7. Close = Win The Sale

By this stage you have done your research, listened to the customer to find out their key challenges, submitted a proposal on how your solution can help and followed up with the customer to see if they have any concerns or questions. So now you can sit back and wait for the email or phone call to confirm you have won the business. If only it was that easy! This is the stage where too many businesses fail miserably. They pat themselves on the back that they have submitted a really good proposal, wait for the customer order and move on to the next lead/opportunity. Follow up is crucial. Just because you had a good positive meeting with the customer and addressed all their concerns doesn’t mean the business is yours. You need to agree next actions with the customer and follow up with them if you haven’t heard back from them. Don’t be scared to ask for the business. The worst they can say is no and then you can fiend out what is still preventing them from purchasing.

8. Deliver Product/Service = Upsell/Cross-Sell New Business

It’s this stage which is all too often over-looked. Okay so you’ve won the business. Fantastic! Now to move on to search for new opportunities. But what about the customers you are already selling to? Your existing customer base is the best “prospect” list you will ever have but many businesses totally overlook it. These customers are already your fans and don’t need any introductory meeting to explain who you are. But chances are there are other products/services you offer which they may now be interested in. Follow up with your customer and develop the account. Focus on keeping them informed about new developments and keep engaged with them to get their feedback and thoughts. The opportunity for generating new business from current customers is immense!

Summary Of How To Build Your Sales Process

So there you have it. Eight easy to follow stages on how you can implement a successful sales process for your business. Think about your business - what steps do you go through? Tailor the list to fit your business. You may have extra steps such as a demonstration or less. Identify what steps are key to your business and look at how you could change things in order to progress through each stage as quickly as possible.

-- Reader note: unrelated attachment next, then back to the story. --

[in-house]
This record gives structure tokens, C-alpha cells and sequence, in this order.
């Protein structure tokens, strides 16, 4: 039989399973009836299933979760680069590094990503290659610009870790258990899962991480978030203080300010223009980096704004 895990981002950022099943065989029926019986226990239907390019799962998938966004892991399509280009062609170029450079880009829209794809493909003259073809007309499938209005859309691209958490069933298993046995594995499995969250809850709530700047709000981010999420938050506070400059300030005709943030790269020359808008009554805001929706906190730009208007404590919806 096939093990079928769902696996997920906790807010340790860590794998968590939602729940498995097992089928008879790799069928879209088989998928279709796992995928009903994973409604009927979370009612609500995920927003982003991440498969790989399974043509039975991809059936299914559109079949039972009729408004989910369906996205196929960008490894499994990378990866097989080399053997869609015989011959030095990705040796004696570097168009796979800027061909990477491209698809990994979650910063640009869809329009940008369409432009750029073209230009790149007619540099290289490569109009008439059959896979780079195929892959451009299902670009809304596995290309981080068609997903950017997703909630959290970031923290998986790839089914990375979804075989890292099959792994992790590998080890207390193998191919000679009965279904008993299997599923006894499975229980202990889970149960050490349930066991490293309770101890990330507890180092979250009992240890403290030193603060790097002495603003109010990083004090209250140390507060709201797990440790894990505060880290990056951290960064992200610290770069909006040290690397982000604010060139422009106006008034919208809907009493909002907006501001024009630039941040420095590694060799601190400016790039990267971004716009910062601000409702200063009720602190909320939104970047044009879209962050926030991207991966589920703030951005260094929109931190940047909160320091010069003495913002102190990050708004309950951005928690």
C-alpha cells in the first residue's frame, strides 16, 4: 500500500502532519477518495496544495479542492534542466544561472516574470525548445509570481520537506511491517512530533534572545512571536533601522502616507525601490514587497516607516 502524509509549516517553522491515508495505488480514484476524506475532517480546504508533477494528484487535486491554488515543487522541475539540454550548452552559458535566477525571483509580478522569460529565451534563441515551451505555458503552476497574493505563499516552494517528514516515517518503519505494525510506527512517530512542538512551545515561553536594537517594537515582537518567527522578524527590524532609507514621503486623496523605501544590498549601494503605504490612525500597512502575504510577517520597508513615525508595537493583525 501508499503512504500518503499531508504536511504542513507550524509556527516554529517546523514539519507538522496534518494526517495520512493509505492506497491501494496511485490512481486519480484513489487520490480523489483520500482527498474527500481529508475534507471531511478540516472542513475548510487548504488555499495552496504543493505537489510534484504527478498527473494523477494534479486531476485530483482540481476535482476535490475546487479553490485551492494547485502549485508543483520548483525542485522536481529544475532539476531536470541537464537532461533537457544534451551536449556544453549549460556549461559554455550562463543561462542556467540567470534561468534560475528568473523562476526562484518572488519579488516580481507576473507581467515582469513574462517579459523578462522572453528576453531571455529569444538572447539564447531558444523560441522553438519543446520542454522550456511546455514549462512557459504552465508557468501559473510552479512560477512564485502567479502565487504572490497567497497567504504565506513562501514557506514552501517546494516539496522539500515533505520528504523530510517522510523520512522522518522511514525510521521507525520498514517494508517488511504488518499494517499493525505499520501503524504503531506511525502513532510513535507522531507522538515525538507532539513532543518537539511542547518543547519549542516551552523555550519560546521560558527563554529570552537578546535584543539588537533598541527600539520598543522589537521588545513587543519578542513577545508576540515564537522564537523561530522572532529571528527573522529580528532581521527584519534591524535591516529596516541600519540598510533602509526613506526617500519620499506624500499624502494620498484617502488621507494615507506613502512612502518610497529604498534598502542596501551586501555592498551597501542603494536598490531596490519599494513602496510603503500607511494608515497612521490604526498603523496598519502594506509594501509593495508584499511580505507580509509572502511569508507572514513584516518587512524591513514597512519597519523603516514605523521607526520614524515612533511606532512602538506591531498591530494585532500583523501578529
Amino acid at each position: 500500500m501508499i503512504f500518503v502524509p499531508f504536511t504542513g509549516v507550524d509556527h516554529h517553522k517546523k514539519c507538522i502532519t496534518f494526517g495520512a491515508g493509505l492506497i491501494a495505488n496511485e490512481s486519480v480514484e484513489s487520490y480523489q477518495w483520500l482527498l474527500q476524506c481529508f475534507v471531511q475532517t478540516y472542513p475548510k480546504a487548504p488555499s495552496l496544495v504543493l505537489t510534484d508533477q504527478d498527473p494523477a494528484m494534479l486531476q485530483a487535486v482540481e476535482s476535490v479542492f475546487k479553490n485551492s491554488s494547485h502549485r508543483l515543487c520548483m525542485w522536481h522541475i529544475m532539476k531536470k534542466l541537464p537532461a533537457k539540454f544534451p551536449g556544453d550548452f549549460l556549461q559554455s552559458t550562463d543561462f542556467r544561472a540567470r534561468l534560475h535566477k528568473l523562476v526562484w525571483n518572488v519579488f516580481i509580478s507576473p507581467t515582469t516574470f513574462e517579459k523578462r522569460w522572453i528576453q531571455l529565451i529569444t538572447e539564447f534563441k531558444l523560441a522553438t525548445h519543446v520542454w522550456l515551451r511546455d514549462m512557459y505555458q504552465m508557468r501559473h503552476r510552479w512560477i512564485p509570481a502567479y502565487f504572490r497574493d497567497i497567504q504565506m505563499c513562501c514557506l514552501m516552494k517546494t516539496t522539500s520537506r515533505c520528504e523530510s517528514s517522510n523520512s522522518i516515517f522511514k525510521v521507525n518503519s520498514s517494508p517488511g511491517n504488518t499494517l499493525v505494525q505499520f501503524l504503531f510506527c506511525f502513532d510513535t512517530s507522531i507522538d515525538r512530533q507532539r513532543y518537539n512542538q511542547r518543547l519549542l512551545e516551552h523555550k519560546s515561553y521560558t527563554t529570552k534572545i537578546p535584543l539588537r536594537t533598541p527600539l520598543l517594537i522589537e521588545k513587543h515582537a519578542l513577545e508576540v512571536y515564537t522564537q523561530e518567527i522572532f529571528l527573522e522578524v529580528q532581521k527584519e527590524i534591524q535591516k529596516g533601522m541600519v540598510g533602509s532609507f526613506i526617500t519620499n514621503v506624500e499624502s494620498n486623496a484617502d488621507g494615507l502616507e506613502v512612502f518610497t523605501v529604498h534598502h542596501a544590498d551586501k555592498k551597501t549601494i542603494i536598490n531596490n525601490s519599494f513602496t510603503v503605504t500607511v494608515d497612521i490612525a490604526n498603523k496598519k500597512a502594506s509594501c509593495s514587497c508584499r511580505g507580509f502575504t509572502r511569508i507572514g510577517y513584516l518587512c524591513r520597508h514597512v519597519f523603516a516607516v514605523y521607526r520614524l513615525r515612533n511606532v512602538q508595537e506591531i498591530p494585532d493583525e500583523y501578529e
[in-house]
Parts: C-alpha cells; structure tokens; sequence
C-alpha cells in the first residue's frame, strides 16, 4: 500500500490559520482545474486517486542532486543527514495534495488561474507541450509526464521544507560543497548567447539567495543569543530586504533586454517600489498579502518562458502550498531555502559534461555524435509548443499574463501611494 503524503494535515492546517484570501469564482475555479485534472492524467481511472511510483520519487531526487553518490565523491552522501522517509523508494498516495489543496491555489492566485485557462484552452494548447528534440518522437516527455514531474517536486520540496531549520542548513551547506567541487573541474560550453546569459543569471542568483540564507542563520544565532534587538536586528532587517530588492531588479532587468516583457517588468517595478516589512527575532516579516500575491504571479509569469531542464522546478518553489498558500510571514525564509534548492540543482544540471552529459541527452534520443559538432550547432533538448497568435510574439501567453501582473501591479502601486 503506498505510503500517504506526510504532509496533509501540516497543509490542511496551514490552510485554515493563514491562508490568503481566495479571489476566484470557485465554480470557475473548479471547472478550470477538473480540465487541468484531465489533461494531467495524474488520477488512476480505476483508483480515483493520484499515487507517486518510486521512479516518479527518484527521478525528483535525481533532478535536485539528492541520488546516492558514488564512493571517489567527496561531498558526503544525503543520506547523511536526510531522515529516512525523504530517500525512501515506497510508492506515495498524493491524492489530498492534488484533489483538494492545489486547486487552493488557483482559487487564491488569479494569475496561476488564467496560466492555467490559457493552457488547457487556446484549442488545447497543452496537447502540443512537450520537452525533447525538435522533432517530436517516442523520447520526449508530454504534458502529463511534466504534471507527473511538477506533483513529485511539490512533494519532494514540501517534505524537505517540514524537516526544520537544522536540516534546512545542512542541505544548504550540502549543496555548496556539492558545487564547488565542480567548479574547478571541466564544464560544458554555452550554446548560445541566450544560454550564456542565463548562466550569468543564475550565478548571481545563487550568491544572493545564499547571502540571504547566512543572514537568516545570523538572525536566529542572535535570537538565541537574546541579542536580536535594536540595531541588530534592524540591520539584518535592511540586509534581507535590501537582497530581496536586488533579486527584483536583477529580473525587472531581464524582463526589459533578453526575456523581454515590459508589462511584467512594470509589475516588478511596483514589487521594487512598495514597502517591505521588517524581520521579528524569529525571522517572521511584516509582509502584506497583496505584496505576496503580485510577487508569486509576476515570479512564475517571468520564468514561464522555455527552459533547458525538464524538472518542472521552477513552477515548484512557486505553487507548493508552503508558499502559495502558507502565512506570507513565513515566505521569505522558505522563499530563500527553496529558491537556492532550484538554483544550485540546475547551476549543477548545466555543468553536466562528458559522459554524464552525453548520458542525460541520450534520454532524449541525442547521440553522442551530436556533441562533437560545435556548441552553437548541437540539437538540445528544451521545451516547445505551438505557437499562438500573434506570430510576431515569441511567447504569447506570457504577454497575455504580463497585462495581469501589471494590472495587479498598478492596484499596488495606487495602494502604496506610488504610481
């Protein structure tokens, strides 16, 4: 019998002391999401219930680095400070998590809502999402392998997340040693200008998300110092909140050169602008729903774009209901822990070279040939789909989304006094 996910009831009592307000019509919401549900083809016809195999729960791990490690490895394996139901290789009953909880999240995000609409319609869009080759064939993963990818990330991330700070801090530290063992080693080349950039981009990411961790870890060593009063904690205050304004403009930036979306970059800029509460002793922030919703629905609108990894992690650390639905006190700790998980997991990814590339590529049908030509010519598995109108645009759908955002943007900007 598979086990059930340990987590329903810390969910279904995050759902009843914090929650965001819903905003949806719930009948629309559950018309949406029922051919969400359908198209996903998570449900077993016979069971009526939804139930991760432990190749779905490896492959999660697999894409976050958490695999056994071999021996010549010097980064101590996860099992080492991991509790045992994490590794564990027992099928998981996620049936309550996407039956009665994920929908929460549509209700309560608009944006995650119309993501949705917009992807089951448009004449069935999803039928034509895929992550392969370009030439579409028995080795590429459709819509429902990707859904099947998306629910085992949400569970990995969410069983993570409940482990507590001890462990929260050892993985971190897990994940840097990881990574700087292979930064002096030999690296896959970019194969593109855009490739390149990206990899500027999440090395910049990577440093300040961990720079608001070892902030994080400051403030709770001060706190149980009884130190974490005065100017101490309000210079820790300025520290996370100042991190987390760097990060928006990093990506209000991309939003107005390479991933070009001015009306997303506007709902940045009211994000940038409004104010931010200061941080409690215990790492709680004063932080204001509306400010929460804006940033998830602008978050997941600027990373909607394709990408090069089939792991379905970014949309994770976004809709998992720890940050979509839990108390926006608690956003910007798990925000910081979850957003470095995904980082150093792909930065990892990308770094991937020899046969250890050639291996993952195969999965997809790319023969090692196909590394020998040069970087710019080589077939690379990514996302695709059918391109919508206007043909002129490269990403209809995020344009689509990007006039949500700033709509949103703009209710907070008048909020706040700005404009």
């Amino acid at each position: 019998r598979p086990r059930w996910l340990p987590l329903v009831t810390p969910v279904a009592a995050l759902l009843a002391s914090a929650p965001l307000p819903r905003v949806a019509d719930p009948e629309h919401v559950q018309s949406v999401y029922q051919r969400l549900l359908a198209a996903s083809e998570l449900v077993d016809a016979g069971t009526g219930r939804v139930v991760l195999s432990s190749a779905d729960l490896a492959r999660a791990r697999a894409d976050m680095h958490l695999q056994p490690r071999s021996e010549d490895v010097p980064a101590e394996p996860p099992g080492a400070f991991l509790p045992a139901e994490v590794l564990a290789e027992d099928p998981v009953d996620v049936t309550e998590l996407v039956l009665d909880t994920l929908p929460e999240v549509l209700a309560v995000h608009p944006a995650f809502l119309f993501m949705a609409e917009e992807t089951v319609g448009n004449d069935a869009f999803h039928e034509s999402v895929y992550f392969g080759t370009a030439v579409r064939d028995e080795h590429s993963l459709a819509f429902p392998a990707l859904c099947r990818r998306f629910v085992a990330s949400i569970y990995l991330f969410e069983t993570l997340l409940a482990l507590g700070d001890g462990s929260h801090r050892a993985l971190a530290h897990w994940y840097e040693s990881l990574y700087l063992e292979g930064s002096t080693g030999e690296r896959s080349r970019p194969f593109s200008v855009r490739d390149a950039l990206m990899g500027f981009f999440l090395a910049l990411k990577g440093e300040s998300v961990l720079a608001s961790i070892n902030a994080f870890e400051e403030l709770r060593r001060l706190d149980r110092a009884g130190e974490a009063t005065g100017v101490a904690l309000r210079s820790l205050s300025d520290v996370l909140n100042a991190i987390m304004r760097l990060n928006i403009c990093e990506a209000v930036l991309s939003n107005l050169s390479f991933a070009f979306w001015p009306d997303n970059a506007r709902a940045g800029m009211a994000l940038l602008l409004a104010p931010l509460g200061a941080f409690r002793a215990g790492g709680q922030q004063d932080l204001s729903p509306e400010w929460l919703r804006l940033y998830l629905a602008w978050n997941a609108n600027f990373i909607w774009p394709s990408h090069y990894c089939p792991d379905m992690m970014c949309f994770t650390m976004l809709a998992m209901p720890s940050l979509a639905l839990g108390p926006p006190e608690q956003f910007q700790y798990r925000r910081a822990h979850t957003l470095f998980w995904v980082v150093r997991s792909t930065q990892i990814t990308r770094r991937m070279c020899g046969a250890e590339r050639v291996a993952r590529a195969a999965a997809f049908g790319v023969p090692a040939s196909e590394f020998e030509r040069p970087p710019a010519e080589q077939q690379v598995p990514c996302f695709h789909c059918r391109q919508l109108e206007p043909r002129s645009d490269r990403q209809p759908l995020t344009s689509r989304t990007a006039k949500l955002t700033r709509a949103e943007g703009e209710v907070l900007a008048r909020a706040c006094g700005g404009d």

The names of each stage might be different for you but the approach will be the same - a specific set of actions you follow to win a new sale. By doing this you have the basis of your sales process mapped out. Each step of your Sales process may have its own methodology but that’s for another day!

Importantly you need to define your approach for your business otherwise people will do their own thing. Provided you can document a clear “sales process” for your product/service you are then well prepared to  establish credibility, gain trust and most importantly generate revenue.

I’d love to hear from you if you need help with defining your “sales process” or if you already have a process in place but would like to see how it could be improved. Get In Touch...

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Victoria Enlighten IC


Victoria is commercial director of Enlighten IC and following a successful career in sales working for the likes of DELL Computers, she joined the firm to head up the sales and training division. Victoria sees it as her mission to ensure as many leads as are humanly possible convert into new clients